"in the old and new testament. This guy says that as he learns about Christianity he doesn't like it. He says he finds it scary that God can be wrathful one minute and all about loving and accepting others the next. Help me better explain that He is the same God in both testaments and he shouldn't find it scary."

Well, Jesus will be just as wrathful too with those who don't repent—when the time comes:

2 Thessalonians 1:6-10 (NIV)

6 God is just: He will pay back trouble to those who trouble you 7 and give relief to you who are troubled, and to us as well. This will happen when the Lord Jesus is revealed from heaven in blazing fire with his powerful angels. 8 He will punish those who do not know God and do not obey the gospel of our Lord Jesus. 9 They will be punished with everlasting destruction and shut out from the presence of the Lord and from the glory of his might 10 on the day he comes to be glorified in his holy people and to be marveled at among all those who have believed. This includes you, because you believed our testimony to you.

If he doesn't like YHWH/Jesus' sense of justice, there's not much we can do. But yes, God is the same in the Old Testament and New Testament. He gives a bunch of chances to repent (ergo, Jesus warning to either "repent or perish" in Luke 13:1-5; he's taking a long time to come back and punish people because he prefers they repent, i.e. 2 Peter 3:9; just like YHWH in the Old Testament giving hundreds of years before wiping out the Amorites, Genesis 15:16) But God, the very one of the Old Testament, also relented of his wrath completely once he saw the nation (or the person) sincerely repenting of their sins:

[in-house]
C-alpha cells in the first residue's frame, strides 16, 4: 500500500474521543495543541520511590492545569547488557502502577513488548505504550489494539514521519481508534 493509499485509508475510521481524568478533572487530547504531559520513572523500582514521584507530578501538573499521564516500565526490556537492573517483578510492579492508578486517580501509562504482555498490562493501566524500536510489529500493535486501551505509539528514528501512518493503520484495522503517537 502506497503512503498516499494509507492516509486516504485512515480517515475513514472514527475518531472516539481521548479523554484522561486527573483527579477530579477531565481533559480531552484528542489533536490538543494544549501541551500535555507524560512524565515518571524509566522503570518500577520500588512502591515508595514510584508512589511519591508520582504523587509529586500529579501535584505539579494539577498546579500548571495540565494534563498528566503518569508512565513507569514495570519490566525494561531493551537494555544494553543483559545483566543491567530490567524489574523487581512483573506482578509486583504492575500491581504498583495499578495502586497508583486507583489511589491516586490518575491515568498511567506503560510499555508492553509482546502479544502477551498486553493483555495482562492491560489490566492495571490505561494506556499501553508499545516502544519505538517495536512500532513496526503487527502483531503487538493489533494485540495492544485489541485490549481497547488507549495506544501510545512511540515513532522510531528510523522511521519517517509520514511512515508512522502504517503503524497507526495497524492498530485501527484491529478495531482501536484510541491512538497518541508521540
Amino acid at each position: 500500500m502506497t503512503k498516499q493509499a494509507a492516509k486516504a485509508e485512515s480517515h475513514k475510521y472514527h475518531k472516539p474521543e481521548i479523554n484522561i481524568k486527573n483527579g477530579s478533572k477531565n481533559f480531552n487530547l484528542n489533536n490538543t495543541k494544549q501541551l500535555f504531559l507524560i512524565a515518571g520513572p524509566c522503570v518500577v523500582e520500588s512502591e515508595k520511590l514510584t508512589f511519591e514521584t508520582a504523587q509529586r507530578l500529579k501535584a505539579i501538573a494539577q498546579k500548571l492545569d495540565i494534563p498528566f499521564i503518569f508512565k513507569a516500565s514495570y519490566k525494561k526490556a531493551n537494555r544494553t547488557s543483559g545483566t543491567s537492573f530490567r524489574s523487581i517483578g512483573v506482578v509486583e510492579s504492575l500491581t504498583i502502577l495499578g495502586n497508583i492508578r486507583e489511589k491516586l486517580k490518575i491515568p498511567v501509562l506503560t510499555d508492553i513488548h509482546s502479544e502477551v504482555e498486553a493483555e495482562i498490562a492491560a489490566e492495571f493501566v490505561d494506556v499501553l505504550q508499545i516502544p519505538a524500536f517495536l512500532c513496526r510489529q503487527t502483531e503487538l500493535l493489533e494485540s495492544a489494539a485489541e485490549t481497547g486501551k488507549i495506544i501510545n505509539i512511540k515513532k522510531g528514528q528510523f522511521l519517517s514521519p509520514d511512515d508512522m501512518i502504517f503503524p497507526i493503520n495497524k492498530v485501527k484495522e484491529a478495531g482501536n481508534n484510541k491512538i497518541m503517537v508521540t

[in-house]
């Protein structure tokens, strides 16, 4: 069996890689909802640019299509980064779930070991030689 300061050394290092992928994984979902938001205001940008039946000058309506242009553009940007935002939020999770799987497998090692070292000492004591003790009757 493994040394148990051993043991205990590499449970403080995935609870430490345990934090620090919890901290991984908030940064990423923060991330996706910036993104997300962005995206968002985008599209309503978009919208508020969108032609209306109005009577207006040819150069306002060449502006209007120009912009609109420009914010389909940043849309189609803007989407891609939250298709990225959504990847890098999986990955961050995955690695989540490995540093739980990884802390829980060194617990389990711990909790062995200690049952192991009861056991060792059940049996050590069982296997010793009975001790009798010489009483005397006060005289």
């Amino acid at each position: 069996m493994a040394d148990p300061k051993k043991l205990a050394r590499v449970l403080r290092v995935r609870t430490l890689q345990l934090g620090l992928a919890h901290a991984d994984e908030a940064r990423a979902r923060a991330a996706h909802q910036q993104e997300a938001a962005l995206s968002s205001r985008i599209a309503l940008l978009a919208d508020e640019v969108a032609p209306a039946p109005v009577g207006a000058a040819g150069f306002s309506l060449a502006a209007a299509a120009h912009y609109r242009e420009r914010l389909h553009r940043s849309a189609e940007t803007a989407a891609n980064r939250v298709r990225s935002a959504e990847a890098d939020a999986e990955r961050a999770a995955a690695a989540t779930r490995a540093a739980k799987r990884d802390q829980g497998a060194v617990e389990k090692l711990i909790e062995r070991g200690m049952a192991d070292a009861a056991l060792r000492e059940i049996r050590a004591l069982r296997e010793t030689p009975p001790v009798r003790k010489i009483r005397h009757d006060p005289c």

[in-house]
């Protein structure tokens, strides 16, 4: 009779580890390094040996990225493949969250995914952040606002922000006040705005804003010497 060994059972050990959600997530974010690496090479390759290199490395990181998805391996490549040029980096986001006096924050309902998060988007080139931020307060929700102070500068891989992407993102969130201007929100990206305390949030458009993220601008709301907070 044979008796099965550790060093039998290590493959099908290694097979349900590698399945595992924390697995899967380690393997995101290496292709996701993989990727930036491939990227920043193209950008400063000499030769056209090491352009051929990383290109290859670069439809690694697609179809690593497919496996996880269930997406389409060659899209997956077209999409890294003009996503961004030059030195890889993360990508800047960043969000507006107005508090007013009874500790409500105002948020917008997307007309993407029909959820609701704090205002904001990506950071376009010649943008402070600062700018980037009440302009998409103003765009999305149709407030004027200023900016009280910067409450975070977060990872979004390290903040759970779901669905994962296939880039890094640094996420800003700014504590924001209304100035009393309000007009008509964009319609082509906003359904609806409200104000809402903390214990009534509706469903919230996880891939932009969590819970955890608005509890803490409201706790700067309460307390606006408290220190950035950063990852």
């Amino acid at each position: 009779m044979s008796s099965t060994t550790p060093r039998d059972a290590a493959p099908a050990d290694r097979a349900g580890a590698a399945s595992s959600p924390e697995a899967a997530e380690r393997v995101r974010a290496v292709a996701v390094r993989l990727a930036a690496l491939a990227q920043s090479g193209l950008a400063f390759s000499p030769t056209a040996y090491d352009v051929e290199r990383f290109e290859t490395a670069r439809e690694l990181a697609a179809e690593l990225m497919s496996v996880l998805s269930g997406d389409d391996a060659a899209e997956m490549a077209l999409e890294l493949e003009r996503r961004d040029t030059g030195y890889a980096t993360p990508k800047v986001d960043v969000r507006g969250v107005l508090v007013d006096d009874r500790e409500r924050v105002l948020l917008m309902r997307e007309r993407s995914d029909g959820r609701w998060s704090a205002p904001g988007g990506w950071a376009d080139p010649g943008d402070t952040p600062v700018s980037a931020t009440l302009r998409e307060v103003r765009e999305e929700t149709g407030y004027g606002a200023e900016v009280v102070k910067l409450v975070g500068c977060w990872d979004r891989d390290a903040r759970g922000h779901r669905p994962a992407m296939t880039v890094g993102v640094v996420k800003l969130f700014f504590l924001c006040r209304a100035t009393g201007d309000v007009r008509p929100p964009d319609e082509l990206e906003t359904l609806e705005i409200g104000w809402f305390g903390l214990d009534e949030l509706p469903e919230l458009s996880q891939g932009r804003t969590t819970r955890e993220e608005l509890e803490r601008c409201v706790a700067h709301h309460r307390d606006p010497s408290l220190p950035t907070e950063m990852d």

Jonah 3:10 (NIV)

10 When God saw what they did and how they turned from their evil ways, he relented and did not bring on them the destruction he had threatened.

Ezekiel 33:11 (NIV)

Say to them, ‘As surely as I live, declares the Sovereign Lord, I take no pleasure in the death of the wicked, but rather that they turn from their ways and live. Turn! Turn from your evil ways! Why will you die, people of Israel?’

Joel 2:13 (NIV)

Rend your heart and not your garments. Return to the Lord your God, for he is gracious and compassionate, slow to anger and abounding in love, and he relents from sending calamity.

The Father and the Son have the same level of mercy and wrath.

Also, it's not being wrathful "one minute" and not wrathful the next. That "minute" can take hundreds of years, if not thousands, for his punishment to come upon people. Of the people who were instantly smited, it was usually his own servants (priests and Levites more often than not) who violated one of his commands while serving him... or got prideful (like Korah). "Instant smite down" means you knew better, more than most, and still went ahead and did it (transgressed). Even in times of battle, the enemy nations were fully aware of the God they were messing with, and they still chose to attack. In all cases, anyone who felt YHWH's wrath had received plenty of warning beforehand.